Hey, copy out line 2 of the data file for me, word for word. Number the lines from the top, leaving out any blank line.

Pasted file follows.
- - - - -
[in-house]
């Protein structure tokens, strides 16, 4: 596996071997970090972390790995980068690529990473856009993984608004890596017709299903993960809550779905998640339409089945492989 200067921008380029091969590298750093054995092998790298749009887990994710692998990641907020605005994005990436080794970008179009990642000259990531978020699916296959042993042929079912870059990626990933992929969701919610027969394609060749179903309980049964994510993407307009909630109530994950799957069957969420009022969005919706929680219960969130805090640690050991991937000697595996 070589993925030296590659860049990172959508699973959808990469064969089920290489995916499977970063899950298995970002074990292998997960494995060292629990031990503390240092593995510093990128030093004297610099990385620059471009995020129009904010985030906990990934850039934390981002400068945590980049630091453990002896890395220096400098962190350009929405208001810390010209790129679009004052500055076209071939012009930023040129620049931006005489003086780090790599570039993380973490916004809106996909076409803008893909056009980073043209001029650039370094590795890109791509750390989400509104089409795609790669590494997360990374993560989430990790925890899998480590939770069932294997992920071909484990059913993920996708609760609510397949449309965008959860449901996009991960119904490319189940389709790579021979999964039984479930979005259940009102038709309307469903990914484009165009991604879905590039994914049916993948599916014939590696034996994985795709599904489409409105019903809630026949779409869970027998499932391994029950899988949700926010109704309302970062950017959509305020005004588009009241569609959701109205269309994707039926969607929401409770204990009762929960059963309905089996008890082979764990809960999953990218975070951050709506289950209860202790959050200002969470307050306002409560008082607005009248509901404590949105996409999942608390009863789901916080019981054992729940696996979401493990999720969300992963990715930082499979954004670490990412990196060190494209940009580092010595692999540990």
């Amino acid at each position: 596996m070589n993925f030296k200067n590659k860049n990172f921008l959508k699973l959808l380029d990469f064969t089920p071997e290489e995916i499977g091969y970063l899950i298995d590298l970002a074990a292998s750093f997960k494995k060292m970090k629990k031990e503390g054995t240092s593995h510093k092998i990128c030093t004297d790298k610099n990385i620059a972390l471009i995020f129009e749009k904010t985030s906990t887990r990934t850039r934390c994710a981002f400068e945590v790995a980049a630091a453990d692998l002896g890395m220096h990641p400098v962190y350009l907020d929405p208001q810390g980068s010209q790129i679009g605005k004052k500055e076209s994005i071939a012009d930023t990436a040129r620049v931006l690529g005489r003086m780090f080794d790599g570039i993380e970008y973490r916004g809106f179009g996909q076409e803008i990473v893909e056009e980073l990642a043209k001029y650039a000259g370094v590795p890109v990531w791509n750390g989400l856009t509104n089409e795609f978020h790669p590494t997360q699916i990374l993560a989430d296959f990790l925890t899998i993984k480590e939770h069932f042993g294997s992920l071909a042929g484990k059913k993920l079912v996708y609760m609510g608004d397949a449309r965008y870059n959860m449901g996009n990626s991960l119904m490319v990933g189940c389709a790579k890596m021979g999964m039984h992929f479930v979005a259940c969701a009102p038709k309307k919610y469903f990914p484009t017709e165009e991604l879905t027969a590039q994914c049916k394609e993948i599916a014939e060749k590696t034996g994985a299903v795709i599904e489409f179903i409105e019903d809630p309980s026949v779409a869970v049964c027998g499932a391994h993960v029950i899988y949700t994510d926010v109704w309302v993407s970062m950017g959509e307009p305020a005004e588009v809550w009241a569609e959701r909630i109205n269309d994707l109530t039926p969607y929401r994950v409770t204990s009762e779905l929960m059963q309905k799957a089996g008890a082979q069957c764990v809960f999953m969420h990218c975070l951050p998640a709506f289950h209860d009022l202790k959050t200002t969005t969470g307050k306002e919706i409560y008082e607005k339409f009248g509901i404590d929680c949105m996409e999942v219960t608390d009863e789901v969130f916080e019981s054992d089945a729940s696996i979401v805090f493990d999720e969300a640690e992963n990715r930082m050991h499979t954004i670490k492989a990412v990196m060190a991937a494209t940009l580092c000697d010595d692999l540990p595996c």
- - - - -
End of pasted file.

């Protein structure tokens, strides 16, 4: 596996071997970090972390790995980068690529990473856009993984608004890596017709299903993960809550779905998640339409089945492989 200067921008380029091969590298750093054995092998790298749009887990994710692998990641907020605005994005990436080794970008179009990642000259990531978020699916296959042993042929079912870059990626990933992929969701919610027969394609060749179903309980049964994510993407307009909630109530994950799957069957969420009022969005919706929680219960969130805090640690050991991937000697595996 070589993925030296590659860049990172959508699973959808990469064969089920290489995916499977970063899950298995970002074990292998997960494995060292629990031990503390240092593995510093990128030093004297610099990385620059471009995020129009904010985030906990990934850039934390981002400068945590980049630091453990002896890395220096400098962190350009929405208001810390010209790129679009004052500055076209071939012009930023040129620049931006005489003086780090790599570039993380973490916004809106996909076409803008893909056009980073043209001029650039370094590795890109791509750390989400509104089409795609790669590494997360990374993560989430990790925890899998480590939770069932294997992920071909484990059913993920996708609760609510397949449309965008959860449901996009991960119904490319189940389709790579021979999964039984479930979005259940009102038709309307469903990914484009165009991604879905590039994914049916993948599916014939590696034996994985795709599904489409409105019903809630026949779409869970027998499932391994029950899988949700926010109704309302970062950017959509305020005004588009009241569609959701109205269309994707039926969607929401409770204990009762929960059963309905089996008890082979764990809960999953990218975070951050709506289950209860202790959050200002969470307050306002409560008082607005009248509901404590949105996409999942608390009863789901916080019981054992729940696996979401493990999720969300992963990715930082499979954004670490990412990196060190494209940009580092010595692999540990």